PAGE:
An Egyptian man looks at flames rising from a pipeline that delivers gas to Israel and Jordan
An Egyptian man looks at flames rising from a pipeline that delivers gas to Israel and Jordan after it was hit by an explosion in 2011. Saboteurs on Sunday blew up a pipeline that supplies gas to Israel, the 12th such attack in a year, security officials said. © - AFP/File
An Egyptian man looks at flames rising from a pipeline that delivers gas to Israel and Jordan
AFP
Last updated: February 5, 2012

New blast hits Egypt's gas pipeline to Israel

Saboteurs on Sunday blew up an Egyptian pipeline that supplies gas to Israel and Jordan, in the 12th such attack in a year, security officials said.

Masked gunmen planted explosives under the pipeline in Al-Massaeed area, close to the town of El-Arish in the northern Sinai peninsula, they said. Witnesses said they heard a loud explosion, before a fire broke out.

The attack on the pipeline came the day after an Islamist leader from the area died in his prison cell in Cairo. Interior ministry officials said he died of natural causes.

Emergency services were rushed to the scene to try to control the blaze, a security official said, without reporting casualties.

The pipeline, which carries gas through the Sinai and on to Jordan and Israel, has already been attacked 11 times over the past year, starting from the time of the uprising which ousted president Hosni Mubarak in February 2011.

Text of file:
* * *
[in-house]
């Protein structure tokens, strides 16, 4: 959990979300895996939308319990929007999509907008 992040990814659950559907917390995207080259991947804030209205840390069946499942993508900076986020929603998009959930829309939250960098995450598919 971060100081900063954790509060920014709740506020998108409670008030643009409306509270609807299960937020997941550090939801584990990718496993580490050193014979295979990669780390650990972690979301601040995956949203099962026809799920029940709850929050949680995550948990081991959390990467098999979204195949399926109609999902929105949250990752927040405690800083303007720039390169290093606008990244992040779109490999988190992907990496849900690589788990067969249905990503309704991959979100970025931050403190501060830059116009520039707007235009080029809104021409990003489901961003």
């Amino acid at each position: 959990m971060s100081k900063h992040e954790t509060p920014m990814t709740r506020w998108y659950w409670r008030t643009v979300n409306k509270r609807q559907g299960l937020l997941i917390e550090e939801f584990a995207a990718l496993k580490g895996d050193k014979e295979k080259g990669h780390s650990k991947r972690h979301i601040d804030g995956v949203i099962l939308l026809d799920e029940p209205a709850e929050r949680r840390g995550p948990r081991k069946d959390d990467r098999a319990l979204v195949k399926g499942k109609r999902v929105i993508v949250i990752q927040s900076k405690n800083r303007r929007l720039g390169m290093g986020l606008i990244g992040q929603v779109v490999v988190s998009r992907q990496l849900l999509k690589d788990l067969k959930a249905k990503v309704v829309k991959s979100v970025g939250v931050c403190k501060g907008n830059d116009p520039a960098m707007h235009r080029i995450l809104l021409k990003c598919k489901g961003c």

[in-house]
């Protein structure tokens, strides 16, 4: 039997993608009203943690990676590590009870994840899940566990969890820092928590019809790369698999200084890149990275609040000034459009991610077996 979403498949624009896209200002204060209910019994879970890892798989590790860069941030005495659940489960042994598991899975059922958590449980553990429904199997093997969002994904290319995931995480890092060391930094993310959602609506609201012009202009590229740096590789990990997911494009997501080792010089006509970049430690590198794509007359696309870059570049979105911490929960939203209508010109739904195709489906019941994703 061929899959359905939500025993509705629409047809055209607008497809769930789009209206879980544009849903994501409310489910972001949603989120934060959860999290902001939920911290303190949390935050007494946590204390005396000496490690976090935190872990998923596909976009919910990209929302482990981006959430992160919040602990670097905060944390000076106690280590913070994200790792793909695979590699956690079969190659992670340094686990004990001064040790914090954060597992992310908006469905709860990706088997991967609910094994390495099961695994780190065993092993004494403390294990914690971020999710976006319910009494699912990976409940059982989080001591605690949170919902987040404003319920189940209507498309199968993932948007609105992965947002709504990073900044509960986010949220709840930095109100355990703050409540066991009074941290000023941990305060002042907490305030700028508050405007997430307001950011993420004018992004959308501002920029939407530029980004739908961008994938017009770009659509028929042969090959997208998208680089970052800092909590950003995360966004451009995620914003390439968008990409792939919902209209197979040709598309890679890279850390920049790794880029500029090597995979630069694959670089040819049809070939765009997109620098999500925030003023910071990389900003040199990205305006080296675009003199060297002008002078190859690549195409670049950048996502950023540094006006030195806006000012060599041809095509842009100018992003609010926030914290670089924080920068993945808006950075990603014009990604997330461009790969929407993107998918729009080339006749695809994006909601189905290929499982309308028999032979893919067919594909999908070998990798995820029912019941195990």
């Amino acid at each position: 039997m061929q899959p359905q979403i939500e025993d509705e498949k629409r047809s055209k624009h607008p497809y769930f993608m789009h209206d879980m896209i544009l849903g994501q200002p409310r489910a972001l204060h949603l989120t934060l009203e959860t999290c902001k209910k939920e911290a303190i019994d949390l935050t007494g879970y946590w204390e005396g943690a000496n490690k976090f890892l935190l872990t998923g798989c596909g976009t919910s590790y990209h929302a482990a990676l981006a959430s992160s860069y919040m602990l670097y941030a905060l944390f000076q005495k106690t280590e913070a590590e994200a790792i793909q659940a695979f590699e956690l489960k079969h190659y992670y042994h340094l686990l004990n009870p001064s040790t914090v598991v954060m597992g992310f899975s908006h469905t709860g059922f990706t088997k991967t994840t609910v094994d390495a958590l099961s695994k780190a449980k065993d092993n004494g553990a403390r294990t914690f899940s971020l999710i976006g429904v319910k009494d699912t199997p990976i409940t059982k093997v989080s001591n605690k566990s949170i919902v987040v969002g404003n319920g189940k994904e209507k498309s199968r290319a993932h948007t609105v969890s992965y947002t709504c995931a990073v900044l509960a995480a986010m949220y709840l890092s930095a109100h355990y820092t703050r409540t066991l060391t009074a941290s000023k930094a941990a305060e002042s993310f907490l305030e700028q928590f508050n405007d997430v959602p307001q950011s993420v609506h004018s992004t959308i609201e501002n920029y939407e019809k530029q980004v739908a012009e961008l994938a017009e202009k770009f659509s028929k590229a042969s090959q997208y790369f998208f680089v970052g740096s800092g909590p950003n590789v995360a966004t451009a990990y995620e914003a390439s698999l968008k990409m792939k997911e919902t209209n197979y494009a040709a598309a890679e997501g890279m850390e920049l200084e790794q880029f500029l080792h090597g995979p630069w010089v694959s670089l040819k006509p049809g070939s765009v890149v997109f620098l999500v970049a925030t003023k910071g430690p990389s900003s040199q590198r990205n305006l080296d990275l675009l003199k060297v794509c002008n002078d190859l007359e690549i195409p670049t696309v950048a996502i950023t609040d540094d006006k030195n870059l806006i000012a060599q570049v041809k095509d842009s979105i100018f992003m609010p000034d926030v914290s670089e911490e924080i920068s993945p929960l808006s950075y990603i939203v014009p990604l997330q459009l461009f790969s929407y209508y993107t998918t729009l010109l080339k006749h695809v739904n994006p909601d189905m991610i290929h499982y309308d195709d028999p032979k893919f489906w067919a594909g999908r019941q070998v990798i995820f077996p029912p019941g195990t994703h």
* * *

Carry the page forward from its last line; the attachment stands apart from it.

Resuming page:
Jordan said its gas supplies came to a halt after the latest attack.

"We are currently contacting Egyptian authorities to determine damages and find out when the supplies would resume," Jordan's Energy Minister Qutaibah Abu Qura told state-run Petra news agency.

"The oil refinery and the National Electric Power Company are now trying to provide power stations with enough oil derivatives to maintain electricity generation."

Egyptian gas covers 80 percent of parched kingdom's electricity production demand.

"Jordan got 90 million cubic feet of Egyptian gas between mid-January and yesterday -- or 36 present of the amount the two countries have agreed," Abu Qura said.

Egypt's Sinai is particularly sensitive due to tensions with the heavily-armed Bedouin community living in the region.

Goods are smuggled to the Palestinian enclave of Gaza through the Sinai, which the Israelis also charge is used as a rear base for militant attacks against its territory.

blog comments powered by Disqus
Stay Connected
twitter icon Twitter 13,558 linkedin icon LinkedIn 463
facebook icon Facebook 87,173 google+ icon Google+ 272